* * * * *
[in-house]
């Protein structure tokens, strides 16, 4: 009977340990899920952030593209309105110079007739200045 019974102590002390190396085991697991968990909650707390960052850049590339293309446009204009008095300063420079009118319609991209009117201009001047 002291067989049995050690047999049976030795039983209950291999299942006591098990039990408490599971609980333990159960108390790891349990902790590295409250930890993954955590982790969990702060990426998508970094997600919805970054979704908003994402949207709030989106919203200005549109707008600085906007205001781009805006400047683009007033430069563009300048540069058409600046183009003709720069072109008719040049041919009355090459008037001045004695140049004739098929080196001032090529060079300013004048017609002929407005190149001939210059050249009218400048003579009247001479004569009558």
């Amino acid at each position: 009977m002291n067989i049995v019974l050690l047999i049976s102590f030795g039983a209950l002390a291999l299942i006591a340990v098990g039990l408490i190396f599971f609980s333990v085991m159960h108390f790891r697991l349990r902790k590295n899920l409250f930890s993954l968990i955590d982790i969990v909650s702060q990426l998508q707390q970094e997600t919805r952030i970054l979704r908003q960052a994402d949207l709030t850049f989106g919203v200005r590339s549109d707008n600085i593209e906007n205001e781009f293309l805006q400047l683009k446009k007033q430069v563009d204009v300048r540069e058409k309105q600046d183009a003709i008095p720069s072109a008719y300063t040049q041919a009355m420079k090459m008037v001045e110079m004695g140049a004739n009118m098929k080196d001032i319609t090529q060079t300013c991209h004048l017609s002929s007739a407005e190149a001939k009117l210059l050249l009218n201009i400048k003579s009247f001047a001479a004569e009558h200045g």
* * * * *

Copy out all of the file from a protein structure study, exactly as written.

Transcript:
[in-house]
């Protein structure tokens, strides 16, 4: 009977340990899920952030593209309105110079007739200045 019974102590002390190396085991697991968990909650707390960052850049590339293309446009204009008095300063420079009118319609991209009117201009001047 002291067989049995050690047999049976030795039983209950291999299942006591098990039990408490599971609980333990159960108390790891349990902790590295409250930890993954955590982790969990702060990426998508970094997600919805970054979704908003994402949207709030989106919203200005549109707008600085906007205001781009805006400047683009007033430069563009300048540069058409600046183009003709720069072109008719040049041919009355090459008037001045004695140049004739098929080196001032090529060079300013004048017609002929407005190149001939210059050249009218400048003579009247001479004569009558």
């Amino acid at each position: 009977m002291n067989i049995v019974l050690l047999i049976s102590f030795g039983a209950l002390a291999l299942i006591a340990v098990g039990l408490i190396f599971f609980s333990v085991m159960h108390f790891r697991l349990r902790k590295n899920l409250f930890s993954l968990i955590d982790i969990v909650s702060q990426l998508q707390q970094e997600t919805r952030i970054l979704r908003q960052a994402d949207l709030t850049f989106g919203v200005r590339s549109d707008n600085i593209e906007n205001e781009f293309l805006q400047l683009k446009k007033q430069v563009d204009v300048r540069e058409k309105q600046d183009a003709i008095p720069s072109a008719y300063t040049q041919a009355m420079k090459m008037v001045e110079m004695g140049a004739n009118m098929k080196d001032i319609t090529q060079t300013c991209h004048l017609s002929s007739a407005e190149a001939k009117l210059l050249l009218n201009i400048k003579s009247f001047a001479a004569e009558h200045g």